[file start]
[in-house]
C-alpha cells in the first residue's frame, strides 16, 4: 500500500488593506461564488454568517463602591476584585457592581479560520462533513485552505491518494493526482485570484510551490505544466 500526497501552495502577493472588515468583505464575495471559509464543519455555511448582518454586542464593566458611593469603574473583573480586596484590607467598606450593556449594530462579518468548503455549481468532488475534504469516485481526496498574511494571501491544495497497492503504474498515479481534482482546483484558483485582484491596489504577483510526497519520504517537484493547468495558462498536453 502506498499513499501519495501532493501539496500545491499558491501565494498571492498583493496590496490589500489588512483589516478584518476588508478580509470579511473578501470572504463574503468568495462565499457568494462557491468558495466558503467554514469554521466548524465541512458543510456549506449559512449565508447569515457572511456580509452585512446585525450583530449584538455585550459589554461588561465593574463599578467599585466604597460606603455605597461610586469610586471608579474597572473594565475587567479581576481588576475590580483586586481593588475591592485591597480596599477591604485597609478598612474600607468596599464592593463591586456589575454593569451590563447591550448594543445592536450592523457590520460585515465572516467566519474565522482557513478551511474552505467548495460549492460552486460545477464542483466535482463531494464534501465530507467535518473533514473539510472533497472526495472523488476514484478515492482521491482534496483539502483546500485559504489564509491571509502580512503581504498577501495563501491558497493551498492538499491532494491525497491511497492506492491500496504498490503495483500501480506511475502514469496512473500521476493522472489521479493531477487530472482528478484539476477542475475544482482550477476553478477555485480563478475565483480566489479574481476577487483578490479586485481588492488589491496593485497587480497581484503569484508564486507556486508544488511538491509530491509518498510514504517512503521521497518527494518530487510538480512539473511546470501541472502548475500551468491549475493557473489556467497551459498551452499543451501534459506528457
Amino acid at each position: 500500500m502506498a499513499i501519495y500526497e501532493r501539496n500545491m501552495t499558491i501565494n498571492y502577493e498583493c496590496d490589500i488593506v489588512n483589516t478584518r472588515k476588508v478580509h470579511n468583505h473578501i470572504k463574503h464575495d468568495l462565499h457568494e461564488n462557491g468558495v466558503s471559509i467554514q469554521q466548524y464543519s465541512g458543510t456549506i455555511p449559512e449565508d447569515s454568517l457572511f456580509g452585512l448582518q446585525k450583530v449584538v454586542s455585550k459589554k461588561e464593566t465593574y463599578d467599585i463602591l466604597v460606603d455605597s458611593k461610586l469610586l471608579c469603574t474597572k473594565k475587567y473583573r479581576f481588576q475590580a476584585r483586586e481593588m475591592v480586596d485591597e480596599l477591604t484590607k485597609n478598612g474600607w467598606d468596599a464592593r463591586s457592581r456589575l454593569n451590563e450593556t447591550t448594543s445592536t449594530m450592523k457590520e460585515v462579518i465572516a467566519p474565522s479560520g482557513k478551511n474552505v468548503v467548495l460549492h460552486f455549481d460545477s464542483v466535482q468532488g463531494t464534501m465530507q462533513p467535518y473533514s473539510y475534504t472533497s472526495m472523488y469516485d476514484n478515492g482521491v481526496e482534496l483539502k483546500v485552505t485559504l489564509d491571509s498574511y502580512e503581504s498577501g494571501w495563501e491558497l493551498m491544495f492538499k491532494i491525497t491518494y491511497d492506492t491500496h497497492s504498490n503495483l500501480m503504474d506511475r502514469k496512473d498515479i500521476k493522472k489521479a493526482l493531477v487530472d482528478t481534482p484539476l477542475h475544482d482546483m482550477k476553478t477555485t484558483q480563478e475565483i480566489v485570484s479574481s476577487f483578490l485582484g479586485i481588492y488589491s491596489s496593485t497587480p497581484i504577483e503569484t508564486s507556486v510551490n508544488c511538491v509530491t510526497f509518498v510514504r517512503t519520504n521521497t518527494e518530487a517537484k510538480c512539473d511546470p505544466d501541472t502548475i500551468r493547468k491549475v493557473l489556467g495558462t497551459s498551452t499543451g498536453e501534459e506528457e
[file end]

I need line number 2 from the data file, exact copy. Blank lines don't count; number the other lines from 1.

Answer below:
C-alpha cells in the first residue's frame, strides 16, 4: 500500500488593506461564488454568517463602591476584585457592581479560520462533513485552505491518494493526482485570484510551490505544466 500526497501552495502577493472588515468583505464575495471559509464543519455555511448582518454586542464593566458611593469603574473583573480586596484590607467598606450593556449594530462579518468548503455549481468532488475534504469516485481526496498574511494571501491544495497497492503504474498515479481534482482546483484558483485582484491596489504577483510526497519520504517537484493547468495558462498536453 502506498499513499501519495501532493501539496500545491499558491501565494498571492498583493496590496490589500489588512483589516478584518476588508478580509470579511473578501470572504463574503468568495462565499457568494462557491468558495466558503467554514469554521466548524465541512458543510456549506449559512449565508447569515457572511456580509452585512446585525450583530449584538455585550459589554461588561465593574463599578467599585466604597460606603455605597461610586469610586471608579474597572473594565475587567479581576481588576475590580483586586481593588475591592485591597480596599477591604485597609478598612474600607468596599464592593463591586456589575454593569451590563447591550448594543445592536450592523457590520460585515465572516467566519474565522482557513478551511474552505467548495460549492460552486460545477464542483466535482463531494464534501465530507467535518473533514473539510472533497472526495472523488476514484478515492482521491482534496483539502483546500485559504489564509491571509502580512503581504498577501495563501491558497493551498492538499491532494491525497491511497492506492491500496504498490503495483500501480506511475502514469496512473500521476493522472489521479493531477487530472482528478484539476477542475475544482482550477476553478477555485480563478475565483480566489479574481476577487483578490479586485481588492488589491496593485497587480497581484503569484508564486507556486508544488511538491509530491509518498510514504517512503521521497518527494518530487510538480512539473511546470501541472502548475500551468491549475493557473489556467497551459498551452499543451501534459506528457